Guidance on relationships at work


The University has no concern with the private lives of its staff or students unless they affect its proper operation or reputation. The Policy on Relationships already approved by the University should be read in conjunction with these principles. In due course the policy and these principles will be integrated.


A relative is defined (for the purposes of these principles alone) as spouse, child, sibling, parent, grandparent, grandchild, uncle, aunt, nephew, niece, first cousin and guardian, by blood, marriage or adoption. Half and step relations are included.

A close relationship includes: cohabitee, business partner or associate, intimate friendship (as opposed to acquaintance), membership of associations pledged to render mutual assistance, and any other association where an impartial observer might reasonably conclude that the individual’s judgement would not be wholly impartial in making a judgement.

A judgement covered by these principles includes positive and negative outcomes.


There are circumstances where relatives or other staff who have a close relationship (as defined above) are employed in the University and one of the people concerned is solely or principally responsible for making judgements in implementing a policy or procedure applicable to the other. Alternatively a member of staff may have a close relationship with a student of the University and be responsible for making judgements. Examples concerning staff include the use of discretion in deciding applications for staff development funding, deciding on an application for compassionate leave, certifying a claim for expenses or awarding a contract. Examples concerning students include marking, assessment and awarding places on courses. These lists are not intended to be exhaustive.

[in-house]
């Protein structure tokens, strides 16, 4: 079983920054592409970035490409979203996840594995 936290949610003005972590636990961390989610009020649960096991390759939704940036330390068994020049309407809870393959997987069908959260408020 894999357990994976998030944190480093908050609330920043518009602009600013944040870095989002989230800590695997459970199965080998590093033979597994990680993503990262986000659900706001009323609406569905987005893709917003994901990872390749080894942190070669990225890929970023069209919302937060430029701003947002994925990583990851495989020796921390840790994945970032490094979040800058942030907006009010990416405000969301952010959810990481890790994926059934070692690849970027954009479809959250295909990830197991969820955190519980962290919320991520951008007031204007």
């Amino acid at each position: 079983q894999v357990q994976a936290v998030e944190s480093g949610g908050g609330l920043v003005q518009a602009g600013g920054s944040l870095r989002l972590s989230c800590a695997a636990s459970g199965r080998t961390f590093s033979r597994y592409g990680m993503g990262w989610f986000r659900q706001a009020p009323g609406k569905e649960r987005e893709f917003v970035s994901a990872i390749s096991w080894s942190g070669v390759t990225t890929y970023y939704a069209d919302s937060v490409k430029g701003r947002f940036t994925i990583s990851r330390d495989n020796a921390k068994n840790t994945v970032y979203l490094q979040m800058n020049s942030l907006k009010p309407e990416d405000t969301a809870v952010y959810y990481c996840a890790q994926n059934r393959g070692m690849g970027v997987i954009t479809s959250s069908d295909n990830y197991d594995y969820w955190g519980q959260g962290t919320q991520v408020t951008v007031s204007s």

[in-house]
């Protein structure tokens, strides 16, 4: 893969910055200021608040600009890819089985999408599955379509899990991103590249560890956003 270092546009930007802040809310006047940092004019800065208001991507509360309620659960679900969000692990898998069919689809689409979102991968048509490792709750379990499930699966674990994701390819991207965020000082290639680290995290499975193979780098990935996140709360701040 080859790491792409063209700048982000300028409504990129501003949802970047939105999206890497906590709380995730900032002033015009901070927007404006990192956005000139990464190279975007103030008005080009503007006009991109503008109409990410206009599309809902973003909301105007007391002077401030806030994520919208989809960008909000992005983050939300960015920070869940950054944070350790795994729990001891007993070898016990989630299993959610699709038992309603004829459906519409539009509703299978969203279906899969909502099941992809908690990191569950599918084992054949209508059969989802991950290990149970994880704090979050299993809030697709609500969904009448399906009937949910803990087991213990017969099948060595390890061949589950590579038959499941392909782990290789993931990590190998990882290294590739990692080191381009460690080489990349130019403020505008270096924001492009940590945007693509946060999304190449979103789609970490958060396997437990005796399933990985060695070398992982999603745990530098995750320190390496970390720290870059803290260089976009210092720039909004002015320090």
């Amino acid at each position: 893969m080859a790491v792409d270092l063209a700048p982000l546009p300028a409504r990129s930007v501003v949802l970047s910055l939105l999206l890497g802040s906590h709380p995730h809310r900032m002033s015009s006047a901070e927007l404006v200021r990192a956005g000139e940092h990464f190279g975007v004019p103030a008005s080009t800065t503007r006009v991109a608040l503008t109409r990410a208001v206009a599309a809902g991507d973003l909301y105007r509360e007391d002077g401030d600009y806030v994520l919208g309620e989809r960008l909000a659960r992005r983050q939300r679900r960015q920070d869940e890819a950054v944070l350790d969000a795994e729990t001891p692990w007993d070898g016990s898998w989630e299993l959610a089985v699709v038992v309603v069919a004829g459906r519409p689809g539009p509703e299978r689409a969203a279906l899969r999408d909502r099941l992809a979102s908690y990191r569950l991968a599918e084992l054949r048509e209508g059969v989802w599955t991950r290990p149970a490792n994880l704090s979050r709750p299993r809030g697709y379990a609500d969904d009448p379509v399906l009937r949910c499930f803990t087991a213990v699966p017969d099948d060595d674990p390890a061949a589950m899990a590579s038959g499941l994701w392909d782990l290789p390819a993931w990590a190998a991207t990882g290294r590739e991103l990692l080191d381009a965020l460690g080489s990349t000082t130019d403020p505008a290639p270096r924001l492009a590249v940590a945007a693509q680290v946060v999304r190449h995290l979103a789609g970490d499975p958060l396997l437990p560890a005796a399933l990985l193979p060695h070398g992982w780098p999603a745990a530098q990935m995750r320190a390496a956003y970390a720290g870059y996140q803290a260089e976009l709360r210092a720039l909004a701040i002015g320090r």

In order to avoid any allegations of unfair practice, the following principles shall be adopted. The general principle involved is that that any judgement concerning a relative or person in a close relationship should not be made by the other. Where a number of people will be involved in making a judgement, the partner or person in a close relationship should withdraw from the judgement-making process before it begins. If a member of staff is in any doubt about the propriety of a situation, advice must be sought from a senior member of the Directorate of Human Resources or, if necessary, a member of SMT.

Where it is known in advance that judgements will need to be made, permanent arrangements should be made so that the member of staff who would normally have to make the judgement will not do so. Such arrangements might include setting up alternative judgement making mechanisms within a Faculty to move responsibility for a judgement from the Dean to a Assistant Dean or other senior member of staff within the Faculty, or moving responsibility for the assessment of a student to another member of staff

Where it is not known in advance that sensitive judgements will need to be made, then each case should be dealt with individually, using the general principle above. In such circumstances it will be strongly preferable for judgements to be exercised exceptionally by another person, e.g. the manager of the member of staff involved.

Any individual who knowingly fails to implement these principles will be liable to disciplinary action unless they were unaware of the relationship.